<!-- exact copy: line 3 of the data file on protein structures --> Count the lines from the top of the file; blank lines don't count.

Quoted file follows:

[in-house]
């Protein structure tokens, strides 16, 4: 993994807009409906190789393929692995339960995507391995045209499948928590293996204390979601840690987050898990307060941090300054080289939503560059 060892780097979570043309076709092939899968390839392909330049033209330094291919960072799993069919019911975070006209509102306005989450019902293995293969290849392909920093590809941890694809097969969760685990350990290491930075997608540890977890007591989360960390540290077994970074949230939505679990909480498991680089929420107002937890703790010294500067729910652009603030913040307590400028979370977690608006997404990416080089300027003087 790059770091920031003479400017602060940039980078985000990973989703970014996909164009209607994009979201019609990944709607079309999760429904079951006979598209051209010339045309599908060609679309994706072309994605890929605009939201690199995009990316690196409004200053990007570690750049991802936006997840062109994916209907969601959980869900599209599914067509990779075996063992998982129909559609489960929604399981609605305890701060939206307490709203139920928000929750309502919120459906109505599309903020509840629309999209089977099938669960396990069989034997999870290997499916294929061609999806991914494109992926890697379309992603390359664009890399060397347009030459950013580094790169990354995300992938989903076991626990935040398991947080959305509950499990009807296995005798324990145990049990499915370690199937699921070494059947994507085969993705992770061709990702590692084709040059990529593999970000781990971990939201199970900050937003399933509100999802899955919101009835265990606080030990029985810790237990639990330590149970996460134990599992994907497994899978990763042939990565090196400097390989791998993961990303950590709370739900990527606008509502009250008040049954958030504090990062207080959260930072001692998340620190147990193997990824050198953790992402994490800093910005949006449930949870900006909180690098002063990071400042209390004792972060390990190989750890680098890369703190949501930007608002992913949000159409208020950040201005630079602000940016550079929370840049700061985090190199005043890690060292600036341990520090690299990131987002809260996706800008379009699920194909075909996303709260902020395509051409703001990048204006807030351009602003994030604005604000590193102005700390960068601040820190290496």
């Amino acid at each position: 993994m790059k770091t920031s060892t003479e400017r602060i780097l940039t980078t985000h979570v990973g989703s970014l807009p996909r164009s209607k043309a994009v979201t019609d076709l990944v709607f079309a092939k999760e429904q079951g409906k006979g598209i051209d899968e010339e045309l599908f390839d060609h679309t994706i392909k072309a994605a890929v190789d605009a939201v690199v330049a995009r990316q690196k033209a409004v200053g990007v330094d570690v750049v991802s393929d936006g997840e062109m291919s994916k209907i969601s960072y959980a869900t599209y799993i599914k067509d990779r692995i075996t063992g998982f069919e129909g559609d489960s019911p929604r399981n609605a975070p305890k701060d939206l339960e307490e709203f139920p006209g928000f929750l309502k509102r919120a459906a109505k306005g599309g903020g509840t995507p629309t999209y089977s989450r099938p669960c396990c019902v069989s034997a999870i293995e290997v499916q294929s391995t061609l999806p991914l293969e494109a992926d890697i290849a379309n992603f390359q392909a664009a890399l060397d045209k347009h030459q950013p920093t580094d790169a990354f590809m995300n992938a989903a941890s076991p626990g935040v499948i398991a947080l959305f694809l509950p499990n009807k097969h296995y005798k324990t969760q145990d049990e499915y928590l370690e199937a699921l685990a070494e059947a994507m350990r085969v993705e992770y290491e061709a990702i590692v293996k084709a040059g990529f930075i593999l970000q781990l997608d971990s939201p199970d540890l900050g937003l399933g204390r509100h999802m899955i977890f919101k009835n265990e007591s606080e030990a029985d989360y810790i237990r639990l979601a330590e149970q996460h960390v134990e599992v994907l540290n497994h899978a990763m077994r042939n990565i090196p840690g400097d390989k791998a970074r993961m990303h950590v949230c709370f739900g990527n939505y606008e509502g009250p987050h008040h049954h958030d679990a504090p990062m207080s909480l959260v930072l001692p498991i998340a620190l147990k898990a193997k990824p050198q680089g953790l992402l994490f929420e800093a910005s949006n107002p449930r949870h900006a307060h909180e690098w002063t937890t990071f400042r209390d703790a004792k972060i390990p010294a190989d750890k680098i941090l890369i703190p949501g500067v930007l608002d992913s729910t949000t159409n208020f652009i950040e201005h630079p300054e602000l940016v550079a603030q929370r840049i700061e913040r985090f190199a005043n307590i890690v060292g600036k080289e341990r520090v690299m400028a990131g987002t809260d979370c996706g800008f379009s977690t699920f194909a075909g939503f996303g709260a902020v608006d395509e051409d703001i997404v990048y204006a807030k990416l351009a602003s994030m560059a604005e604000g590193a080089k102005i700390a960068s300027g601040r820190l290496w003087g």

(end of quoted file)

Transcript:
């Amino acid at each position: 993994m790059k770091t920031s060892t003479e400017r602060i780097l940039t980078t985000h979570v990973g989703s970014l807009p996909r164009s209607k043309a994009v979201t019609d076709l990944v709607f079309a092939k999760e429904q079951g409906k006979g598209i051209d899968e010339e045309l599908f390839d060609h679309t994706i392909k072309a994605a890929v190789d605009a939201v690199v330049a995009r990316q690196k033209a409004v200053g990007v330094d570690v750049v991802s393929d936006g997840e062109m291919s994916k209907i969601s960072y959980a869900t599209y799993i599914k067509d990779r692995i075996t063992g998982f069919e129909g559609d489960s019911p929604r399981n609605a975070p305890k701060d939206l339960e307490e709203f139920p006209g928000f929750l309502k509102r919120a459906a109505k306005g599309g903020g509840t995507p629309t999209y089977s989450r099938p669960c396990c019902v069989s034997a999870i293995e290997v499916q294929s391995t061609l999806p991914l293969e494109a992926d890697i290849a379309n992603f390359q392909a664009a890399l060397d045209k347009h030459q950013p920093t580094d790169a990354f590809m995300n992938a989903a941890s076991p626990g935040v499948i398991a947080l959305f694809l509950p499990n009807k097969h296995y005798k324990t969760q145990d049990e499915y928590l370690e199937a699921l685990a070494e059947a994507m350990r085969v993705e992770y290491e061709a990702i590692v293996k084709a040059g990529f930075i593999l970000q781990l997608d971990s939201p199970d540890l900050g937003l399933g204390r509100h999802m899955i977890f919101k009835n265990e007591s606080e030990a029985d989360y810790i237990r639990l979601a330590e149970q996460h960390v134990e599992v994907l540290n497994h899978a990763m077994r042939n990565i090196p840690g400097d390989k791998a970074r993961m990303h950590v949230c709370f739900g990527n939505y606008e509502g009250p987050h008040h049954h958030d679990a504090p990062m207080s909480l959260v930072l001692p498991i998340a620190l147990k898990a193997k990824p050198q680089g953790l992402l994490f929420e800093a910005s949006n107002p449930r949870h900006a307060h909180e690098w002063t937890t990071f400042r209390d703790a004792k972060i390990p010294a190989d750890k680098i941090l890369i703190p949501g500067v930007l608002d992913s729910t949000t159409n208020f652009i950040e201005h630079p300054e602000l940016v550079a603030q929370r840049i700061e913040r985090f190199a005043n307590i890690v060292g600036k080289e341990r520090v690299m400028a990131g987002t809260d979370c996706g800008f379009s977690t699920f194909a075909g939503f996303g709260a902020v608006d395509e051409d703001i997404v990048y204006a807030k990416l351009a602003s994030m560059a604005e604000g590193a080089k102005i700390a960068s300027g601040r820190l290496w003087g």